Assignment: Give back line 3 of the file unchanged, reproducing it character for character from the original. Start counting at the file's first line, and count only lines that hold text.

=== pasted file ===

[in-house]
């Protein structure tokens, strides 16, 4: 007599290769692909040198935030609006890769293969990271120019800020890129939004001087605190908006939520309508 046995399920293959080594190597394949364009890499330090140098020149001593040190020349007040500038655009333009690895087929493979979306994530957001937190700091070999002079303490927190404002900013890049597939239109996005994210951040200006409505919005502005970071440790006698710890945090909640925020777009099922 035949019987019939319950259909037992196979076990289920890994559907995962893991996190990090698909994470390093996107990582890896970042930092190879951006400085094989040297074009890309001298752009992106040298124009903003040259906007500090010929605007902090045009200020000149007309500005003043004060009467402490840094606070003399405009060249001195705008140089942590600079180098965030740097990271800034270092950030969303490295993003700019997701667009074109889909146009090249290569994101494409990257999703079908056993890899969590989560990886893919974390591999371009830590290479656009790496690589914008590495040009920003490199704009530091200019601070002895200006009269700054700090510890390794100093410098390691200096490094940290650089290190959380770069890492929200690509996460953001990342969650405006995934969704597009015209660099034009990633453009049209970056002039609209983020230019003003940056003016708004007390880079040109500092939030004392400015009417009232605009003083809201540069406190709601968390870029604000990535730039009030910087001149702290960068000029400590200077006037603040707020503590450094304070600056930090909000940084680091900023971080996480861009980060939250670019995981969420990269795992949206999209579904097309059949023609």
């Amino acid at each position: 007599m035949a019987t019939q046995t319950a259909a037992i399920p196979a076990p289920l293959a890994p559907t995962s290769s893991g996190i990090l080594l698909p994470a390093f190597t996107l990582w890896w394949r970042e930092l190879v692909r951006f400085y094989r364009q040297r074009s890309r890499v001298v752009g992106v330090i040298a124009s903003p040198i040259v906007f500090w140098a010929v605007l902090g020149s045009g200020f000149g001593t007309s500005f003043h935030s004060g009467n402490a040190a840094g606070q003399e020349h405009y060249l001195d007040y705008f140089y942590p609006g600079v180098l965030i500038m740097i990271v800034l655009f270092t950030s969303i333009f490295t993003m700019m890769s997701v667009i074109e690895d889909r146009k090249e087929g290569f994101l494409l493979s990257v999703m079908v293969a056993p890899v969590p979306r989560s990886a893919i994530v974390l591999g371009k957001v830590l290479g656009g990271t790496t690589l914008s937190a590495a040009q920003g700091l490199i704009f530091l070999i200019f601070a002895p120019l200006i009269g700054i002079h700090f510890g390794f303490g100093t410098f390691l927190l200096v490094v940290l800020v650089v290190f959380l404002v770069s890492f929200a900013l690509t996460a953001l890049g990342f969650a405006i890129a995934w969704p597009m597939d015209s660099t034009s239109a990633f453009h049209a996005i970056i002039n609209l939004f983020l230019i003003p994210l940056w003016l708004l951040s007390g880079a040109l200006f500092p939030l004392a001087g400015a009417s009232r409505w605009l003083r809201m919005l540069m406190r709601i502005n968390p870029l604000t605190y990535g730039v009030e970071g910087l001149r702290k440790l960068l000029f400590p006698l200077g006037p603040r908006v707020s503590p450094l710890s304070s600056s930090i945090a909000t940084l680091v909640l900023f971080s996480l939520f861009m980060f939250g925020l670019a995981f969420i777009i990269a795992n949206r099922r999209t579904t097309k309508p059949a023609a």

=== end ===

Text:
């Amino acid at each position: 007599m035949a019987t019939q046995t319950a259909a037992i399920p196979a076990p289920l293959a890994p559907t995962s290769s893991g996190i990090l080594l698909p994470a390093f190597t996107l990582w890896w394949r970042e930092l190879v692909r951006f400085y094989r364009q040297r074009s890309r890499v001298v752009g992106v330090i040298a124009s903003p040198i040259v906007f500090w140098a010929v605007l902090g020149s045009g200020f000149g001593t007309s500005f003043h935030s004060g009467n402490a040190a840094g606070q003399e020349h405009y060249l001195d007040y705008f140089y942590p609006g600079v180098l965030i500038m740097i990271v800034l655009f270092t950030s969303i333009f490295t993003m700019m890769s997701v667009i074109e690895d889909r146009k090249e087929g290569f994101l494409l493979s990257v999703m079908v293969a056993p890899v969590p979306r989560s990886a893919i994530v974390l591999g371009k957001v830590l290479g656009g990271t790496t690589l914008s937190a590495a040009q920003g700091l490199i704009f530091l070999i200019f601070a002895p120019l200006i009269g700054i002079h700090f510890g390794f303490g100093t410098f390691l927190l200096v490094v940290l800020v650089v290190f959380l404002v770069s890492f929200a900013l690509t996460a953001l890049g990342f969650a405006i890129a995934w969704p597009m597939d015209s660099t034009s239109a990633f453009h049209a996005i970056i002039n609209l939004f983020l230019i003003p994210l940056w003016l708004l951040s007390g880079a040109l200006f500092p939030l004392a001087g400015a009417s009232r409505w605009l003083r809201m919005l540069m406190r709601i502005n968390p870029l604000t605190y990535g730039v009030e970071g910087l001149r702290k440790l960068l000029f400590p006698l200077g006037p603040r908006v707020s503590p450094l710890s304070s600056s930090i945090a909000t940084l680091v909640l900023f971080s996480l939520f861009m980060f939250g925020l670019a995981f969420i777009i990269a795992n949206r099922r999209t579904t097309k309508p059949a023609a």